Dr. Otaki rightfully points out that science should be driven, at least partly, by “social demands for knowledge” sensu lato. I have not only seen a lack of interest in working for the common good, but also an eagerness to do outright evil things in return for money for their labs. Developing hardware and software to help the military kill people more effectively with drones? What a great idea, if it makes the research funding flow! I’ve seen such eagerness in the US and in Australia. My objections to such questionable research goals were usually brushed aside; not taking advantage of a source of funding was outside the limited mental scope of these scientists.

I have never for a second believed the defeated “culture wars” notion that scientific truth is a purely subjective, social construct. Properly done science leads us closer to understanding reality. But why people do science, and what science they do is very much a cultural issue. For Japanese scientists, as a community, to critically question their government’s “information” about a nuclear accident would take a societal change in Japan which makes critical thinking a virtue. For Western scientists to not do everything and anything for funding and to reject money from morally questionable sources would need Western society to defeat the ugly materialism which has taken a hold of it.

Guest Post: Thailand: A Divers Paradise

This is a first: a guest post on! Thanks to Oscar Waterworth ( for contributing!

Diving in Thailand: How is that? In the few days I spent in Thailand, the country struck me as a place of magnificent temples, amazing food (if you like it spicy!), and gorgeous women. I didn’t make it underwater, though. Is it worth diving there? I have heard mixed reviews. But Oscar definitely thinks so!

Thailand is definitely one of the “must dive” destinations. It is good for both beginners and advanced divers, and in its depths you can see lots of tropical fishes, reef dwelers and underwater Kodak-moments. Peak of Thailand’s diving season is from November to April, but the season itself lasts whole year round. Depending on the month you can see different kinds of sea creatures. Best time to see whale-sharks for example is from February to May, when there’s a higher concentration of plankton. Although Thailand has an all-year-round diving season it largely depends on surface conditions, and from May to October, there’s a lot of rain on the West coast. Another important parameter when it comes to diving in Thailand is the plankton density, which drastically increases in May, this reduces the visibility, but at the same time it brings the biggest plankton-eating sea creatures out on the open. These are some of the best places to dive in Thailand.

Similian Islands

This is one of the most popular diving destinations in the country and there are many liveboards to rent. These islands are located in Andaman Sea, inside the protected national park area. Here, divers can watch some of the most beautiful tropical species including: black tip reef sharks, moray eels, snappers, barracudas, triggerfish, surgeonfish, leopard sharks and many more. On the Eastern side of the islands there are several coral reefs, while elsewhere you can find solid granite boulders laying on the sandy sea floor. Another popular diving spot is the Elephant Head Rock, which has a lot of holes where turtles, reef sharks and groupers are usually hiding.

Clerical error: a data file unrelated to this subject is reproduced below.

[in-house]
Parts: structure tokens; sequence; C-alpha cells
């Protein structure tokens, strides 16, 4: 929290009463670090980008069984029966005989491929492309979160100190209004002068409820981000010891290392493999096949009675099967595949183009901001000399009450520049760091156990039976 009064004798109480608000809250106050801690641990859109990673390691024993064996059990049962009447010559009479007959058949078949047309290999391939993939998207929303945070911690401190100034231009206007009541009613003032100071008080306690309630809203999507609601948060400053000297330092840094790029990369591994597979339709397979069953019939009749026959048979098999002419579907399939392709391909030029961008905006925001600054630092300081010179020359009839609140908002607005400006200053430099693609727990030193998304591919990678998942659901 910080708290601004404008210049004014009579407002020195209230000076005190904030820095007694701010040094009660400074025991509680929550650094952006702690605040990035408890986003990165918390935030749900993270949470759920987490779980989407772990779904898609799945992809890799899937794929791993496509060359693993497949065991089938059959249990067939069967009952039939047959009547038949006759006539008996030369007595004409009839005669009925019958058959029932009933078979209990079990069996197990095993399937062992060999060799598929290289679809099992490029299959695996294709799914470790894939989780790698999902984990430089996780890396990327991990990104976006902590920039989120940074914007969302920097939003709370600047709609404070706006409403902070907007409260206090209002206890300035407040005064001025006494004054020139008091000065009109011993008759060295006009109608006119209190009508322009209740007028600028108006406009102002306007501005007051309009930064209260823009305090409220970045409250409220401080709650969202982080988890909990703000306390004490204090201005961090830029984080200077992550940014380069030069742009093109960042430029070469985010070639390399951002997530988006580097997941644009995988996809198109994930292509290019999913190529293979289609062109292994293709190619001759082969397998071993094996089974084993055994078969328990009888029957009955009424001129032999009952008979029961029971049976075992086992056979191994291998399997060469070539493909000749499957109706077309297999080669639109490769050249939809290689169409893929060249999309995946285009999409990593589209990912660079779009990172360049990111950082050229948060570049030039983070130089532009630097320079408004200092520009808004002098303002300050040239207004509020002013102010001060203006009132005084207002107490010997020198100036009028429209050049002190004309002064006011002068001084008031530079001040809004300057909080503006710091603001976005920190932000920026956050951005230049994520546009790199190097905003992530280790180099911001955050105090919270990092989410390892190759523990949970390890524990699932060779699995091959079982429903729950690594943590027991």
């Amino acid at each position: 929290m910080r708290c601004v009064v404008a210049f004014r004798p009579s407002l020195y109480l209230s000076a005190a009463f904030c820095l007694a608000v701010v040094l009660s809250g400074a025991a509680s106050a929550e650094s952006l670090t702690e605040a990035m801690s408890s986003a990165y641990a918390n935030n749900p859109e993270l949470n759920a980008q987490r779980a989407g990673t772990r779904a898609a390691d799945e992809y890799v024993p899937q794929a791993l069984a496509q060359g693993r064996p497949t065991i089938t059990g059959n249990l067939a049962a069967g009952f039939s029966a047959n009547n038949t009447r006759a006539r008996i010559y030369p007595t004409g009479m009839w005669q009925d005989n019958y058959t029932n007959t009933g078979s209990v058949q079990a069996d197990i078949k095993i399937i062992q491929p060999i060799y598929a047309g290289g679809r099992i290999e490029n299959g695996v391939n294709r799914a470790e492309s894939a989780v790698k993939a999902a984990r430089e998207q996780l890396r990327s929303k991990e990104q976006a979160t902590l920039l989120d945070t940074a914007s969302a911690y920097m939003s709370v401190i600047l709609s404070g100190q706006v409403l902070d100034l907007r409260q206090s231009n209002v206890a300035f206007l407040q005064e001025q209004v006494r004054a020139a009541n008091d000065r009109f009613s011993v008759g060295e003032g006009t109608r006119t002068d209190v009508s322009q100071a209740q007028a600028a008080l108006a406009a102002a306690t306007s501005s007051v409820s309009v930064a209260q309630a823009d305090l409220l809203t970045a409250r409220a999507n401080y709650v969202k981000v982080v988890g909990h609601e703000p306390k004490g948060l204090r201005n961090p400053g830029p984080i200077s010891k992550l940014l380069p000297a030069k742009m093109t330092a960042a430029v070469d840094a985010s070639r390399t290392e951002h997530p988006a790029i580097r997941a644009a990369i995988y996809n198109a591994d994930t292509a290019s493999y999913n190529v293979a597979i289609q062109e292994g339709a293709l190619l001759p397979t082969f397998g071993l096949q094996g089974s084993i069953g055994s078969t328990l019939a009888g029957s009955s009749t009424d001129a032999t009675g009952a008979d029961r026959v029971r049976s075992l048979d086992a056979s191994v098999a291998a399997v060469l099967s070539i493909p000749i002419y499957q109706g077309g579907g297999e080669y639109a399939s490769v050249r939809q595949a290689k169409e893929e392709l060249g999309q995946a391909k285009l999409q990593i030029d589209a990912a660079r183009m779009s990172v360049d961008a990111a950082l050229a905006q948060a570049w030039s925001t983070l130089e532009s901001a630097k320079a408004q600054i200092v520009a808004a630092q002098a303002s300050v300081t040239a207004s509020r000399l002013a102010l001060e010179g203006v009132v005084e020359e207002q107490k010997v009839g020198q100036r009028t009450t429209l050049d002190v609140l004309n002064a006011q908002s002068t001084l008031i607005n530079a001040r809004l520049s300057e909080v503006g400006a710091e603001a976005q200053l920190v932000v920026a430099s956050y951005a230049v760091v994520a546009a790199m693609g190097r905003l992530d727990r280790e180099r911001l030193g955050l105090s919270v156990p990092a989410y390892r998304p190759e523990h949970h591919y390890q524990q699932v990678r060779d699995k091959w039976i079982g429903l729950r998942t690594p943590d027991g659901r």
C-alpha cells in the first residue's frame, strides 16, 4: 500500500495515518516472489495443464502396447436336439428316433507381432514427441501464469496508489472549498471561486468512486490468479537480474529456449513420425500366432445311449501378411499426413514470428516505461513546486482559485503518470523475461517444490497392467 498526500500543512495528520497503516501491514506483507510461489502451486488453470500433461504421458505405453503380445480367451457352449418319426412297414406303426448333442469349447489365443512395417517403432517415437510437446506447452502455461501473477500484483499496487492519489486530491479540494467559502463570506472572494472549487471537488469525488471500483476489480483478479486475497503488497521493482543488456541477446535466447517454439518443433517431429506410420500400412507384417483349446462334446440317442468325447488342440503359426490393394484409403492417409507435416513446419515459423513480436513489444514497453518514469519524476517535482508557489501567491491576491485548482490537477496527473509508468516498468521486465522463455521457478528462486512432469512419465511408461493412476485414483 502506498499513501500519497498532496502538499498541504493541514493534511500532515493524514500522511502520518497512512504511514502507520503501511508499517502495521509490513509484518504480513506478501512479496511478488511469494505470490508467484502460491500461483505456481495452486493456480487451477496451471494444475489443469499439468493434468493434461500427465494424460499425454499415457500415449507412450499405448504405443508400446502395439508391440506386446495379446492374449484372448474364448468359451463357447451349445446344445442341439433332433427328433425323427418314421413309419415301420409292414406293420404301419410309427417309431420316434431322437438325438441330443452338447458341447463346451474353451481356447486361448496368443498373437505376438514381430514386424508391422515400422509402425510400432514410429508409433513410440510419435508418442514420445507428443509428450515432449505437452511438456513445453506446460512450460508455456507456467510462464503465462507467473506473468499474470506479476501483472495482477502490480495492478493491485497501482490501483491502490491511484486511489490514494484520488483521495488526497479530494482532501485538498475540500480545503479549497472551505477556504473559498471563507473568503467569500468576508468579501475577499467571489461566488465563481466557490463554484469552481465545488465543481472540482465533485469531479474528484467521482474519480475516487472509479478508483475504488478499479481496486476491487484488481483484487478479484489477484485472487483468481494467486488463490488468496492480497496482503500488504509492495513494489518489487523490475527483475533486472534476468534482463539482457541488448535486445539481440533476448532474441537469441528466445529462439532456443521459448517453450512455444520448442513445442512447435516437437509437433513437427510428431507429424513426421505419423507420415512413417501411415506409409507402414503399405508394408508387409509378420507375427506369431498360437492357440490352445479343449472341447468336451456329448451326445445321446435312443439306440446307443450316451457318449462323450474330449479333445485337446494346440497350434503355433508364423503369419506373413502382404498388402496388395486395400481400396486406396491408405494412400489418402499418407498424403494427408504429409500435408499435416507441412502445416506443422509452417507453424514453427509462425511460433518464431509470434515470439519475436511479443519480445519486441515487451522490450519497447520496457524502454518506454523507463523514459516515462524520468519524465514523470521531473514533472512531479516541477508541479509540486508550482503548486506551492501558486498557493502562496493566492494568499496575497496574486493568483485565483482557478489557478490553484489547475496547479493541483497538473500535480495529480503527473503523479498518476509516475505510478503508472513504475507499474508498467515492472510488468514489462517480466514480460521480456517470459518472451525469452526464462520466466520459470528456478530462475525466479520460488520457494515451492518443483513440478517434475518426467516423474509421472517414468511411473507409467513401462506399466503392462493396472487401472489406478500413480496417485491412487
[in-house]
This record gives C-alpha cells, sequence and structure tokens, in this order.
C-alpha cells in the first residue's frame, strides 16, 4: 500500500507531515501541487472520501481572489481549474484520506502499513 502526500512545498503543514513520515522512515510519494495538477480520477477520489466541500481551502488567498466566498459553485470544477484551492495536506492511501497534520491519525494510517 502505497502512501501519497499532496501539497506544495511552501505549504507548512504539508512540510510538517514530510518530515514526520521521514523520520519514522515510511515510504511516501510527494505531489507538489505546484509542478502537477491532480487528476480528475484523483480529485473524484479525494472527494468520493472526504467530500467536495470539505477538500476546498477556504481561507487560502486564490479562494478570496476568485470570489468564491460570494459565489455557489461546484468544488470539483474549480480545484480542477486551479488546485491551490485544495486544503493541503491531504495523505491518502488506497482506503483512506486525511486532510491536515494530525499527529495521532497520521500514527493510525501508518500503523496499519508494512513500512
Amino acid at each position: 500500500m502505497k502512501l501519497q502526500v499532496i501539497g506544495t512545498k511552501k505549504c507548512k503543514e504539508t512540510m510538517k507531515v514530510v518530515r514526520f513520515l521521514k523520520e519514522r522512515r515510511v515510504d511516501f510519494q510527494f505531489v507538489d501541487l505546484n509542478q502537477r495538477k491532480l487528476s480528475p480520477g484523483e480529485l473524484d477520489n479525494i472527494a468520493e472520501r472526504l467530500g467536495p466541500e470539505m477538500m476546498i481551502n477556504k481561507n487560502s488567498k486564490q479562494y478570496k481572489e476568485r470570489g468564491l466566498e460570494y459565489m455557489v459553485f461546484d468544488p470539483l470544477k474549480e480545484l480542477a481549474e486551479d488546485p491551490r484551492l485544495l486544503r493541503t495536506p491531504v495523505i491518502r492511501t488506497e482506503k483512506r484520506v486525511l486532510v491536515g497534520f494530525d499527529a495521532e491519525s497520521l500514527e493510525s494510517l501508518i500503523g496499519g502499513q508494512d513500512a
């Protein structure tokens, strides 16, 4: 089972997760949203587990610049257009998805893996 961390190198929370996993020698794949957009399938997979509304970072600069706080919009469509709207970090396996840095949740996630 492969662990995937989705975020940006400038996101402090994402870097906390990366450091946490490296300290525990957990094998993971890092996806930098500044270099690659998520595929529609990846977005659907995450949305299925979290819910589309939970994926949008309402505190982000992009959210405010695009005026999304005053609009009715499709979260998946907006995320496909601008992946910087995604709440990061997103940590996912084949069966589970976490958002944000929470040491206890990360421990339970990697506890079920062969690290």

by Boris Bialek, CC via Flickr

Hin Daeng and Hin Muang

If you are looking for manta rays and whale-sharks these two underwater rocks are the best places to be. Accept these two species you can also find plenty other reef fish hiding inside the colorful soft corals. Here you can also spot barracudas, reef sharks, trevallies and many other fishes. Hin Muang rock is a little bit more difficult to dive, since it increases the current speed over the upper surface. Hin Daeng on the other hand is easier and it features some of the brightest red soft corals and a lot of action that goes around them.

by Edward Faulkner, CC via Flickr

Koh Lipe

At Koh Lipe and its twelve surrounding islands you can find several reefs with both soft and hard corals. These reefs are inhabited with lots of fish species, some of them are: angel fish, surgeon fish, butterfly fish, batfish, parrot fish etc. If you enjoyed Finding Nemo, you will be happy to hear that near these reefs you can find a lot of clown fishes as well. From bigger species there are: barracudas, trevalliers and fusiliers. Next door to all these fish species you can find lots of reef dwellers like seahorses, cuttlefish and crabs and some bigger sea creatures like sharks, turtles and devil and mango rays. All this maritime life combined with stunning island flora makes Ko Lipe diving experience on of the best in the whole of South East Asia.

Richelieu Rock

This site is very attractive for scuba divers, especially because it is relatively close to some of the most popular tourist spots in Thailand like Phuket and Khao Lak. From fish species here you can see barracuda, trevally, and there are also some groupers and snappers. This rock is covered with colorful red soft corals, with lot of small holes and caves that are full of life and host many reef dweller species. This is also one of the best places to see whale-sharks since the sea around the Richelieu Rock is very nutrient and in the plankton season here you can see a lot of these stunning creatures.

Thailand is definitely one of the best places to dive on the planet. Accept all the tropical maritime life and colorful coral reef, this country also offers great value for money when it comes to organized liveboard dives. All this makes divers come back to the “Land of Smiles” every year, so they can explore these magnificent waters a little bit more.

by Ryan Lackey, CC via Flickr

Filipine Armed Forces to Expand Tactical use of Karaoke

In a move certain to make military history, General (3 ½ star) Simon Ramirez III of the Filipine Armed Forces today announced that the country’s military will expand the tactical use of karaoke. The general outlined the general situation leading to the investment into this rather unusual weapon.